Photos: Explore Night and Day Vintage (and be rewarded at the end of the tour)
Night and Day Vintage smells like cinnamon, and it looks like a scene inside Alice's imagination. For those who enjoy retro deco without an empty-bank-account echo, it might as well be Wonderland. Located one block west of Broadway on 11th Avenue, Night and Day has an interior that leans heavily toward history while also featuring a rotating roster of very current local artists and their handcrafts on its creatively decorated walls. The store is just over a month old and owes its brick-and-mortar existence to co-owners who both started their vintage vocations with stints on Etsy.
Anna Duarte and Amy Bates-Nelson have long shared a love of antiques and collectibles, but it wasn't until April 10 that they began to share a business. The two met at the regular Horseshoe Craft and Flea Market at 46th and Tennyson, where they quickly bonded over their interests in cookware, mid-century modern decor and old-school fashion. The sheer number of pieces stashed and stored in their basements alone convinced the two that a business could be viable: Ninety percent of Night and Day's contents already belonged to its owners.
"I started collecting as a kid going to flea markets, and I noticed immediately that when you start collecting, you collect everything you love," Duarte says. Once they decided to launch a physical store, the name and the space came together quickly. "These are things we find value in, too, so why not share them?"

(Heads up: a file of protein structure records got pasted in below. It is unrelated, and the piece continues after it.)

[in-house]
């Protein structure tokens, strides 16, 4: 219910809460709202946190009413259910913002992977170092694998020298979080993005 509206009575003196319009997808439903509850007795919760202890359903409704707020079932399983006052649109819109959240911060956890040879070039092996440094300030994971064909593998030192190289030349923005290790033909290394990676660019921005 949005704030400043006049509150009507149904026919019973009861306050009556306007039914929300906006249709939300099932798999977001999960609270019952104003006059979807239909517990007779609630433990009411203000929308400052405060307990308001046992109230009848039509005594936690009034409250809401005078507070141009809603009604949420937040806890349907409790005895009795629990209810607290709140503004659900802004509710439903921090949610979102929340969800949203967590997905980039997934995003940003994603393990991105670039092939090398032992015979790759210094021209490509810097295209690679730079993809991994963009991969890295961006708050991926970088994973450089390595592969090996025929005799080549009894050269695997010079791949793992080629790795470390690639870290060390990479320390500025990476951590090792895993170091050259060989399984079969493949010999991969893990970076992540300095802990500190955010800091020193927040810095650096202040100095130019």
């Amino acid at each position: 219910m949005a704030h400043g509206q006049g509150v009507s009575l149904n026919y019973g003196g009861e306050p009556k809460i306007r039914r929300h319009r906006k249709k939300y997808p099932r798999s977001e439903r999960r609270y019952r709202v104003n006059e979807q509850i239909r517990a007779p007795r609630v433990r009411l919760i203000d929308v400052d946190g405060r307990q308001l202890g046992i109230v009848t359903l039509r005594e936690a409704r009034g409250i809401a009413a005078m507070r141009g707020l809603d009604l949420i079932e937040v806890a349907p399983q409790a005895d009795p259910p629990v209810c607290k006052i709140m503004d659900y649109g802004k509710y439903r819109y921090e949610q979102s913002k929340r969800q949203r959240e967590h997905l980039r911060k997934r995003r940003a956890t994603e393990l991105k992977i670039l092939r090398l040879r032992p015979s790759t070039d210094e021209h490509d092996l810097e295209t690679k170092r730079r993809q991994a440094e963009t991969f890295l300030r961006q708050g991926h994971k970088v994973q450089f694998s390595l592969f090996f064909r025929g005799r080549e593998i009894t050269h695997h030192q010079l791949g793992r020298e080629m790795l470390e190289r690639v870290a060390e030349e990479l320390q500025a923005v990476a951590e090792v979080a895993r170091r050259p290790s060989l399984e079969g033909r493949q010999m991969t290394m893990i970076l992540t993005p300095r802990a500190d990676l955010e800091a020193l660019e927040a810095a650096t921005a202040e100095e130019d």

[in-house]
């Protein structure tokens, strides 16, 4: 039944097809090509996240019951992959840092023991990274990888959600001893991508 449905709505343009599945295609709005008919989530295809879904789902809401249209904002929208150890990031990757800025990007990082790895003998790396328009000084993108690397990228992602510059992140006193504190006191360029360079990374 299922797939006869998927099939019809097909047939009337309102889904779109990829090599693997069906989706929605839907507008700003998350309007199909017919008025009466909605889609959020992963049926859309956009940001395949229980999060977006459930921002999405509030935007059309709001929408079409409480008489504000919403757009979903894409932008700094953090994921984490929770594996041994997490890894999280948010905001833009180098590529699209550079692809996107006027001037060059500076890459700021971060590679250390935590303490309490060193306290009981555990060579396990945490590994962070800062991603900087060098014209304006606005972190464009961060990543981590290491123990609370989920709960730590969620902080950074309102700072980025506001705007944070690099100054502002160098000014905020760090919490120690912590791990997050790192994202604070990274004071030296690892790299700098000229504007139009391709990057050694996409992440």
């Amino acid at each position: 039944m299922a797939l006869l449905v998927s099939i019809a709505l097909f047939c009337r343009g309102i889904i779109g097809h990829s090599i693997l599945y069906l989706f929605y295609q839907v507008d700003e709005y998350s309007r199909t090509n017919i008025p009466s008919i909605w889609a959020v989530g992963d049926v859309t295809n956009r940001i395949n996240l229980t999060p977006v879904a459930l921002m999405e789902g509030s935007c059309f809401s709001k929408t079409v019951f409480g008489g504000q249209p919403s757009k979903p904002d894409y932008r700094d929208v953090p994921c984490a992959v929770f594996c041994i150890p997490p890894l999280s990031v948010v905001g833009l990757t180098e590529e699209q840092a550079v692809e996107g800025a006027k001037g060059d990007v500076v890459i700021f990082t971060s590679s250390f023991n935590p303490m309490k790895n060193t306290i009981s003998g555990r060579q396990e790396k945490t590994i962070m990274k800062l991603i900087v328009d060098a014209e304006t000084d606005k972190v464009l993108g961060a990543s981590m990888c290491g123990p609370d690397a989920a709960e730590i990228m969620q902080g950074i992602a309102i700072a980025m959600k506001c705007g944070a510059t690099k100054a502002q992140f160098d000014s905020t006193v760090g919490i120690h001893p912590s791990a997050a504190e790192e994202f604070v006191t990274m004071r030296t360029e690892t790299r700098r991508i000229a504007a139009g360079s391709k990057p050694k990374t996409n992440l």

On their visit to a friend in the Golden Triangle, the women noticed the 39 West 11th Avenue space, called the landlord and signed the deal in a total span of twenty minutes. "We made this crazy wishlist of everything we wanted in a place -- bay windows, wood floors, southern exposure, great part of town -- and we got 90 percent of it immediately," says Duarte, who'd previously worked as a bookkeeper. Her partner, Bates-Nelson, still works part-time in human resources at her father's engineering firm. "From there, all we had do to is fill it."
The store's inventory is split between both owners' collections: Antique library cubbies house Bates-Nelson's handmade notecards, all decorated with photos and clippings from old magazines and personal collections. Racks of clothing line the walls, along with rows of colorful shoes to accompany them. In stock right now are more than six vintage globes in various sizes, an antique wooden piano, a working accordion, multiple typewriters and several sets of furniture and cookware in conditions fit for a modern Macy's.
Although the owners can't trace the full lineage of each piece, the entire collection came to them from other Denver outlets -- yard sales, estate sales, word of mouth, friends, their landlady and, occasionally, people who visit the store. The two created the shop with affordability in mind, meaning that prices start around $3, average around $20 and move upward to a maximum price around $350. And customers have appreciated their efforts to keep prices low.
"They told us they could come in here and feel like they could actually afford to buy something, which is exactly what we want," Duarte says. "We think everyone should be able to buy a piece of history."
In the coming months, Night and Day's owners plan to open the store's bottom floor to arts and craft lessons as they move toward a grand opening on August 18. The event will feature live music from local alt-country crooners Christopher McGarry (of Chris McGarry and the Insomniacs) and Jessica Thomas (of Crow Jane Jewelry).
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